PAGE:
By Daniel Moore


One of my favourite quotes about investing is from the ‘father of value investing’ Benjamin Graham, who said: “In the short run, the market is a voting machine, but in the long run it is a weighing machine.” I’ve been thinking about this quote a lot as I’ve looked through the performance of our Australian Share Fund and other large cap funds during the February interim results season. The Australian Share Fund declined -1% in February compared to the market’s gain of +1%. Normally, our relative performance versus the market benchmark could be explained by the results of the companies we hold. However, this reporting season there has been a large disconnect between company results and their respective share price movements. While I am disappointed with the underperformance of the portfolio during the month, the results of most of our companies that reported were strong and that gives me confidence.

Share price performance seems to be detached from company performance

As you can see by the table below many of the key holdings for our Australian Share Fund substantially increased their profits, but their share prices either moved in the opposite direction or were only marginally up.

Company Profit growth* Share price growth**
Suncorp +52%# +10%
Aurizon +40% +3%
Brambles +18% +3%
Medibank +16% -3%
CSL +13% -5%
Telstra +12% -3%
Steadfast +12% -3%
Poor performers
Sonic Healthcare -47% -7%
Nine Entertainment -27% -13%

* 1H FY 2024 vs PCP, February 2024 company results presentations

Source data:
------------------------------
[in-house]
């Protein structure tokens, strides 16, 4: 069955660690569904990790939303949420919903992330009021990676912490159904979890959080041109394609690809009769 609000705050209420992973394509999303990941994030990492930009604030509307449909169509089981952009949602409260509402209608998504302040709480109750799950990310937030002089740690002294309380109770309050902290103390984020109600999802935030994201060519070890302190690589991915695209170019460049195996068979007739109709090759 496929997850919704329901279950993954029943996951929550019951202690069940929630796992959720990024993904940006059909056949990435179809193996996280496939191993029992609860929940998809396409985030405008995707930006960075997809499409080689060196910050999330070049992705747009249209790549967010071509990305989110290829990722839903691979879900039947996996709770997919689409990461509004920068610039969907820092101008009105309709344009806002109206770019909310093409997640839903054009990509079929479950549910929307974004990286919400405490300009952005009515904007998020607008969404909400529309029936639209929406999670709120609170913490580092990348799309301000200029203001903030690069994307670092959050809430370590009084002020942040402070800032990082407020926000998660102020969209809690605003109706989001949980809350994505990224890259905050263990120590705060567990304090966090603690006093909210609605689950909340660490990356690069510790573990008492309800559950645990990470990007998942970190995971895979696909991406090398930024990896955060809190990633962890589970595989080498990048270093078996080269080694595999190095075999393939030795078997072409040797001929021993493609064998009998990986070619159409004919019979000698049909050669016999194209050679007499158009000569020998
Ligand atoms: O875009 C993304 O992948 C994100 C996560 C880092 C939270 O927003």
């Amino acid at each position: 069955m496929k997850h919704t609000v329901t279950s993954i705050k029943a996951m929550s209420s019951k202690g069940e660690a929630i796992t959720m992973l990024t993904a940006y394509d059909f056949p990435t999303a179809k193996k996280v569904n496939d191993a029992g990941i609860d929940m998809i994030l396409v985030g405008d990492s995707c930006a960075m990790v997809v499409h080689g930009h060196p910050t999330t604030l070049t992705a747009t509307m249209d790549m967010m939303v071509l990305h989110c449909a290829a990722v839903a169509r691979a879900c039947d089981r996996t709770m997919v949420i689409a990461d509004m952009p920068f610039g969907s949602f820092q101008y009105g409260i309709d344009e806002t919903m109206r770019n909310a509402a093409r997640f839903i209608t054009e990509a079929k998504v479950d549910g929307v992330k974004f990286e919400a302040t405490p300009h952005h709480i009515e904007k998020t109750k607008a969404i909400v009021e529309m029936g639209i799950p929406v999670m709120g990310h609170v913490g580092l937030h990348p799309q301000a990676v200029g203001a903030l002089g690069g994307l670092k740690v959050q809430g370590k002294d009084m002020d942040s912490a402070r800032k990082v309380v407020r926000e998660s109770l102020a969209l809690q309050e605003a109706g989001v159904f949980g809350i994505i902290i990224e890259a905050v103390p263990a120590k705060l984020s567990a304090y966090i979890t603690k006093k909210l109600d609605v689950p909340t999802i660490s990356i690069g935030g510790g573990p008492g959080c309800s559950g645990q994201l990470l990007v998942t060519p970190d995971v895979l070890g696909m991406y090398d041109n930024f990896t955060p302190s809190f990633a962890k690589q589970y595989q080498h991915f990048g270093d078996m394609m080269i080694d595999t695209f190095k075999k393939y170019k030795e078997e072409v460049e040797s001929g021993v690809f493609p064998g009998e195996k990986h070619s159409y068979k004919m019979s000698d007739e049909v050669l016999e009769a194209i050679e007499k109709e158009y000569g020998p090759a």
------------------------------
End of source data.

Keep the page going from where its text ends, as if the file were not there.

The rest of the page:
** Iress, Total Shareholder Return for month of February 2024
# Insurance result only, Suncorp bank is being sold to ANZ

Unusually, the opposite was true for many of the companies with the best share price gains in February. Indeed, their profits often fell or grew only slightly, but nevertheless the market rewarded them with strong share price gains. Many of these companies came from the technology and retail sectors which are flavour of the month right now – technology due to the Artificial Intelligence (AI) thematic and retail because markets are predicting a consumer recovery based on the expectation of falling interest rates.

Company Profit growth* Share price growth**
Tech companies
Wisetech +5% +29%
Next DC +5% +26%
Retail companies
Wesfarmers +3% +16%
JB Hi Fi -20% +10%
Nick Scali -30% +18%

* 1H FY 2024 vs PCP, February 2024 company results presentations
** Iress, Total Shareholder Return for month of February 2024

Of course, some top performers had strong profit growth too, such as Cochlear, Reece and Goodman, however they trade at lofty valuations.

Why have share prices detached from company performance?

This is where it comes back to Benjamin Graham. In the long-term, share prices should follow earnings, however in the short-term share prices are typically driven by sentiment and company result updates relative to short term expectations, rather than fundamental valuations.